Say My Name
I have recently started a two weeks intensive treatment program to deal with my 23 years of lived trauma, and generations worth of trans-generational trauma. I am told I will cry, and hate my medical team before the end of it, but things will never be the same for me. I can not wait.
During the first day, I was asked how do I pronounce my name. I laughed it off initially, saying I've been called a million different names and it really doesn't matter anymore. My team, of five practitioners told me No, that it mattered, and they wanted to get it right. So, I told them what I tell everyone "Aw-Med" is the way to pronounce it. For the rest of the three hours, this slightly bothered me, and I carried it with me into the evening and even the next morning.
The next day, deciding to start a new chapter in my life, I decided that they would say my name right. So, for the first five minutes or so we practiced to say Ah-mad, the way it was supposed to, in a way where it actually has a meaning and is not just another way for me to fit in in Western Society. I explained to them that my name had to change when I was twelve, when we moved to Canada, and no one could pronounce my name, and how wanting to be White, I kept up the American/Canadian version of the name, but it is not my name.
It should not be my responsibility to teach you how to say my name properly, but I will start correcting you if we're going to have an actual relationship. Even though hearing Akh-med is going to sting, I will continue to tell you I am wrong. If you don't want to put in some work to pronounce my name properly, then you probably won't put in any effort to make our relationship work.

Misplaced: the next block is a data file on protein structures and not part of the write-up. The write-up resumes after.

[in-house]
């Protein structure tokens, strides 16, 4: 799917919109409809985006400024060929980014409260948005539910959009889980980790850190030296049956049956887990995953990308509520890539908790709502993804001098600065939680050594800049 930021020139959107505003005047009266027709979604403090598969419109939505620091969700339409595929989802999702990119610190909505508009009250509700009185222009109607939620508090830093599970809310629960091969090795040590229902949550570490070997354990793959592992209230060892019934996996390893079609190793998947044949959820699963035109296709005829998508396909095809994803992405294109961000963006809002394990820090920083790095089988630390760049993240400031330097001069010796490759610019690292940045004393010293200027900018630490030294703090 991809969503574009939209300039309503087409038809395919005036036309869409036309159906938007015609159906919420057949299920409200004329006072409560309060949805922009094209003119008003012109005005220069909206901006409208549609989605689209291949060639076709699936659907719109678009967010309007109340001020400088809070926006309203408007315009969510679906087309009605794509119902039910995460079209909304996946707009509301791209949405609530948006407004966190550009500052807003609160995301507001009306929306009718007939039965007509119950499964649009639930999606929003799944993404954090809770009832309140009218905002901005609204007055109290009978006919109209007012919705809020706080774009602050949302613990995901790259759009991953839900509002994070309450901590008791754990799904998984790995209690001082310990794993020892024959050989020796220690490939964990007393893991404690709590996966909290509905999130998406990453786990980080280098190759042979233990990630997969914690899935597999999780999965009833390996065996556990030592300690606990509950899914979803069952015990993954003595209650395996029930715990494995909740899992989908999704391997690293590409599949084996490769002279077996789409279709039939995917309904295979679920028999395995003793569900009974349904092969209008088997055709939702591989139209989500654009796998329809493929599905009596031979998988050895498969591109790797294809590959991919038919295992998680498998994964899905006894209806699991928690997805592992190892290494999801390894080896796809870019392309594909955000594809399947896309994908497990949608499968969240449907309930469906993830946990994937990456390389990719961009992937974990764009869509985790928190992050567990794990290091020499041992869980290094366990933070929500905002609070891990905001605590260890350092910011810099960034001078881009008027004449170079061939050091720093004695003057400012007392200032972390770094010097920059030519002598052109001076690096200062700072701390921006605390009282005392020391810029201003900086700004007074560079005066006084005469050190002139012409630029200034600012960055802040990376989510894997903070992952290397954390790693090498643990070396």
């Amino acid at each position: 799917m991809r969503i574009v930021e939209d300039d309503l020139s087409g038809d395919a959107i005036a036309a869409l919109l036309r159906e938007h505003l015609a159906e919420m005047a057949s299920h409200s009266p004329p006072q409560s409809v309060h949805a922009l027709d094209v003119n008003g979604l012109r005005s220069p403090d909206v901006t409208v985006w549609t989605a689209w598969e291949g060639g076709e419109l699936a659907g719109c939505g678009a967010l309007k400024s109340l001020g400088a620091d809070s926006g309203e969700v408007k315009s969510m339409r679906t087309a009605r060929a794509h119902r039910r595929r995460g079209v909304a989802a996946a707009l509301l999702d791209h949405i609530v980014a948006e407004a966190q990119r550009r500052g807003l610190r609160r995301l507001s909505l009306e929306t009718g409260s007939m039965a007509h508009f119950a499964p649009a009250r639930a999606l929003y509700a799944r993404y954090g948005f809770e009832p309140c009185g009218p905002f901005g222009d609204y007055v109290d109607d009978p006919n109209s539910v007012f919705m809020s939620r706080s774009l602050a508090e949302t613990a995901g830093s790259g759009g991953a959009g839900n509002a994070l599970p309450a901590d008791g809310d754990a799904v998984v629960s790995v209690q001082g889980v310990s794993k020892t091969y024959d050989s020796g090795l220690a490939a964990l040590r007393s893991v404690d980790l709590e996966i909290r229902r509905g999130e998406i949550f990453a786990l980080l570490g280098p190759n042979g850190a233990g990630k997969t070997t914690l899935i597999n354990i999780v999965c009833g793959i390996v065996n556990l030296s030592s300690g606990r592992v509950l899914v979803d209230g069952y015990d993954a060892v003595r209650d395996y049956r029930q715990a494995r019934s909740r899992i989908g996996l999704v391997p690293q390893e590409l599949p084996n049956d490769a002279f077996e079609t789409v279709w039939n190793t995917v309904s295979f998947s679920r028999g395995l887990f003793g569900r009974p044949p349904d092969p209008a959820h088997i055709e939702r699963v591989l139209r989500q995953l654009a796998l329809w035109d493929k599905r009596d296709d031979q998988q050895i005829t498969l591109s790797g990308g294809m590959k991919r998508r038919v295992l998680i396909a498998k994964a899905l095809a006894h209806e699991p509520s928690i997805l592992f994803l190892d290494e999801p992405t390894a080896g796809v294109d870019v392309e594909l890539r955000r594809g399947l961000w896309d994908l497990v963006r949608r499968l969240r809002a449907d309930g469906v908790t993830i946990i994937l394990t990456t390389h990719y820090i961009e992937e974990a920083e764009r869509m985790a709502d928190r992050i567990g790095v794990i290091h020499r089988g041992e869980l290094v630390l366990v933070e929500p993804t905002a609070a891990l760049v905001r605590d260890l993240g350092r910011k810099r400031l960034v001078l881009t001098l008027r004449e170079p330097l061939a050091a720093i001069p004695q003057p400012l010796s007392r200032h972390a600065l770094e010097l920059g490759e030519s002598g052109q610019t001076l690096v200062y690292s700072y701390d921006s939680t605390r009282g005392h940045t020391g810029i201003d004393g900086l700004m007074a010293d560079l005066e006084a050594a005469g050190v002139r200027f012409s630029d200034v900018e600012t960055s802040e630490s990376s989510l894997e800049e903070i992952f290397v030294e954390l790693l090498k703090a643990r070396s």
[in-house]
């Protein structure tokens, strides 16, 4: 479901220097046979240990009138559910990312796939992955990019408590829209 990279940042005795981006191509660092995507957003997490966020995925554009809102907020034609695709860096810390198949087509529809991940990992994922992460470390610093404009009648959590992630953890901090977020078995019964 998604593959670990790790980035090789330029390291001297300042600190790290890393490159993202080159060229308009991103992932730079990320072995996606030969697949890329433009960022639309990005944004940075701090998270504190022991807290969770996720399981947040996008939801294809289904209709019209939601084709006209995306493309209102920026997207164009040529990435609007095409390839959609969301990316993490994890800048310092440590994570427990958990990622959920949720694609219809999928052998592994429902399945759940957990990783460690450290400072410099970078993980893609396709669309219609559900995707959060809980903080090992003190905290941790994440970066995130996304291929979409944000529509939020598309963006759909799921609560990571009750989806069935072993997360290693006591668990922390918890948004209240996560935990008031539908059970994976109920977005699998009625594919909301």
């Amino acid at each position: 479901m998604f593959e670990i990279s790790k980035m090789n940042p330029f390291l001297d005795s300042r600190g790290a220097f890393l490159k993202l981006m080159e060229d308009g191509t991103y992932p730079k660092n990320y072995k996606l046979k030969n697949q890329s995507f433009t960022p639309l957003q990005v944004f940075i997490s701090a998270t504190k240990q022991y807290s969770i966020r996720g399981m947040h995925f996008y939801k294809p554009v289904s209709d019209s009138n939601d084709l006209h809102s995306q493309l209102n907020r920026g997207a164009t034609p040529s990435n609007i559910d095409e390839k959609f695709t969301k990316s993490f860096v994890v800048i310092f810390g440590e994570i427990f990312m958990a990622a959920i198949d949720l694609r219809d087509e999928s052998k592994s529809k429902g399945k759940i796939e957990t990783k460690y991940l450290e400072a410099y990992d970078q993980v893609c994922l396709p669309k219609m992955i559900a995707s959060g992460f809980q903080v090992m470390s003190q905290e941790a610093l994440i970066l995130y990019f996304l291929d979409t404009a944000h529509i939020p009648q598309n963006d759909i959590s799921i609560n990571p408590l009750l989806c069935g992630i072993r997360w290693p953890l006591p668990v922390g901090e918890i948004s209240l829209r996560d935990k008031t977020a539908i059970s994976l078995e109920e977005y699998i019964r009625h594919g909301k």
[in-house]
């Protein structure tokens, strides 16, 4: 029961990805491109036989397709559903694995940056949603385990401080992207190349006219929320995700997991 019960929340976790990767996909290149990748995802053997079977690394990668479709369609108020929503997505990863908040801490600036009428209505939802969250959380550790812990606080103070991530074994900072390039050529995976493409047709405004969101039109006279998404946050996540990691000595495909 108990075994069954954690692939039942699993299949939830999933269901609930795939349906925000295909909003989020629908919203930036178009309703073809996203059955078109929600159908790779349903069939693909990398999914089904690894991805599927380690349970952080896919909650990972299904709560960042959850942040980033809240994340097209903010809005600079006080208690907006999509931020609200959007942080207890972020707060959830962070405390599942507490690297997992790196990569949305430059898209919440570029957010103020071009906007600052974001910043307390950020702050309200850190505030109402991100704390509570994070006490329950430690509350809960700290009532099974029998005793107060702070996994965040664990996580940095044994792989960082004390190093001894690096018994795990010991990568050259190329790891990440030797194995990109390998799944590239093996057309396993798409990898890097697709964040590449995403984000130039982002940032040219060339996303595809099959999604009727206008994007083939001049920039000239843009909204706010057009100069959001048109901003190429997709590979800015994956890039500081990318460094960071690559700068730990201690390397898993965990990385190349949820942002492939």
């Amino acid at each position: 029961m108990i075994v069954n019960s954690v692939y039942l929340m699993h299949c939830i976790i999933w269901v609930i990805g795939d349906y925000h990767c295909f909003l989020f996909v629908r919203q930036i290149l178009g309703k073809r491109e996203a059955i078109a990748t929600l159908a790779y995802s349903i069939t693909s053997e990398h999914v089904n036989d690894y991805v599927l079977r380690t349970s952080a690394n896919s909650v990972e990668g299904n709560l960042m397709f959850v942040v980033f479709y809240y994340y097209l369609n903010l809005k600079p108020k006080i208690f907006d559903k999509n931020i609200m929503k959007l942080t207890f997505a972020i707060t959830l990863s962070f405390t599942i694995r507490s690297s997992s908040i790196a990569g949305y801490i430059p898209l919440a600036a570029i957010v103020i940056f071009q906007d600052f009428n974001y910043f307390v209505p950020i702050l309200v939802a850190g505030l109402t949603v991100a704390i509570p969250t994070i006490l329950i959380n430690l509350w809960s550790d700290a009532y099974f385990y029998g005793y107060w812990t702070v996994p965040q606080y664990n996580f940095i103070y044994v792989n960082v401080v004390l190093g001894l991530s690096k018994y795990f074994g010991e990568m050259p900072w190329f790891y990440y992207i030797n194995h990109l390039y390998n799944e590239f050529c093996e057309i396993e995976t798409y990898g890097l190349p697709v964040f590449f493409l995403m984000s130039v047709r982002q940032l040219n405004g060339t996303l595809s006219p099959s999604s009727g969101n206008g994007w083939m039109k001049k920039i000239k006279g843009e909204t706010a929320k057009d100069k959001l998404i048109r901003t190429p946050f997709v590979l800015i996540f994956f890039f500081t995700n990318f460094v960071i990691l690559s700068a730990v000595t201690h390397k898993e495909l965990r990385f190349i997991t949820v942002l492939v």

It might seem like I am making a big deal out of nothing, but there's no belonging in a world that can't even pronounce your name. There are plenty of studies about how psychologically damaging constantly mispronouncing names can be. And it's so simple, just go to www.pronouncenames.com; even they pronounce my name right.
Recently, on my trip around the United States, as I was going through White Supremacist areas (most of the places I passed) I had a stay alive name, and I realized how much of my identity is associated with my name. Without my name, and without the sun, I am basically a White Male. But that's not me. I am a Palestinian with Sun Kissed Skin and a name that's literally filled with praise. Who are you to take that away from me?
If you're in a similar position, here a few things you must be aware of before deciding to take ownership of your name:
1) You will get push back. There's a reason many of our names, despite being worn by possibly hundreds of millions of others, are still not pronounced correctly. White Supremacy affects us in almost every way. Preventing us from having our real names, something that holds so much of our humanity, is another way the system controls us. Not everyone will support your Self-Actualization.
2) Be Safe. Your difference is far more noticeable with a clearly foreign name. My name is so incredibly easy to recognize, but not everyone will. I was literally told today 'wow, I love unique names'. Clearly this person did not realize that I have one of the most common names in the world.
3) Set an example for others. No, I am not talking about constantly repeating your name. I am saying that you need to also be accounting for possibly not appreciating everyone's names. In a White Supremacist society we are taught that pronouncing a predominantly white name wrong is the end of the world, but if it's a foreign name then that's that person's problem. There's power to names, be a Safe individual.
People say the eyes are the window to the soul, well, sometimes, names are the windows to our identities.